Irrelevant Reviews – Breakfast at Tiffany’s

audrey hepburn in breakfast at tiffany's

Image result for breakfast at tiffany's

One of the many failed reading challenges I optimistically undertook stipulated I read a book with a protagonist that shared my name. That's when I found out there weren't many books about people named Holly. Maybe I should write one? How frowned upon is it these days to name a character after yourself?

Enter one Holly Golightly, and her story, BREAKFAST AT TIFFANY'S.

What fired me up:

Breakfast at Tiffany's is a quick read with an extremely digestible writing style. It does a wonderful job of painting a crisp, clear picture of a slice of life in a bygone era of New York City's rich history.

It also proved to be bizarrely relevant, as we still find these Holly Golightly types in this day and age. A woman called Anna Delvey walked a similar tight rope, and you can read about it here. To be sure, it's a much harder act to pull off with modern technology, so kudos to her for trying it out.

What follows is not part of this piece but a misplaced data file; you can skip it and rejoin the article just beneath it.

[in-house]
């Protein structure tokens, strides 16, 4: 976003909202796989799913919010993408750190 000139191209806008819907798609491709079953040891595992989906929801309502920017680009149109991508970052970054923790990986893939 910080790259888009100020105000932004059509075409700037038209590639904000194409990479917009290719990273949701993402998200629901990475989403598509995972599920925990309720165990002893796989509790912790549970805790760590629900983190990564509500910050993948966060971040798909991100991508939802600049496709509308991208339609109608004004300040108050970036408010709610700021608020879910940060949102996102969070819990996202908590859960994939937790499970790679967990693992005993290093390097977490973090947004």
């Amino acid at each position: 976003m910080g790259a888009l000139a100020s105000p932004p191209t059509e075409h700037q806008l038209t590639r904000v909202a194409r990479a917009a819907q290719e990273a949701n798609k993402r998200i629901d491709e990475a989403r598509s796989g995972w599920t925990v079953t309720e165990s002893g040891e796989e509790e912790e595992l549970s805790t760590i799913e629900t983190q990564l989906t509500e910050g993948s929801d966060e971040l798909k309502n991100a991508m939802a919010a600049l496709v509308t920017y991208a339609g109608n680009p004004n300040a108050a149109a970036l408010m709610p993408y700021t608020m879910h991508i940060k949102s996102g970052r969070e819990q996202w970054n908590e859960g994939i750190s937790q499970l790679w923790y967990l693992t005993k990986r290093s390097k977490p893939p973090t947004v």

What fizzled:

This was a quick read that I didn't find very engaging. I didn't think there was much plot.

I suppose it's kind of the point. Like The Great Gatsby, it just helps to show how superfluous the lives of the rich are. It also poses a nice contrast to stories such as those by John Steinbeck, which paint working classes in a relatable, human light.

The pacing was brisk, and we never learn too much about any of the characters. All of this one-dimensionality was likely a contributing factor to how quickly I read the book, as I frequently found myself skimming. Ultimately, I think my background and philosophy precludes me from lauding this classic the way so many people do.

The Verdict:

It's not a bad way to spend a couple afternoons, and maybe it works as a study of the lack of depth and empathy in the upper echelons of society, as well as the wicked underbelly of every sweet It Girl. This might also be the reason Don't Trust the B---- in Apartment 23 has never sat well with me. I feel like it glorifies the self-centred narcissism that is doing a number on democracy and decency alike these days.

Want more of this book?

You could probably save yourself some time and watch the film, read the article I linked to above, or watch Don't Trust the B---- in Apartment 23. But you read book reviews so you'd probably rather read (bless you) so you can buy BREAKFAST AT TIFFANY'S here.

Want to read more from me?

Read the rest of my reviews here.

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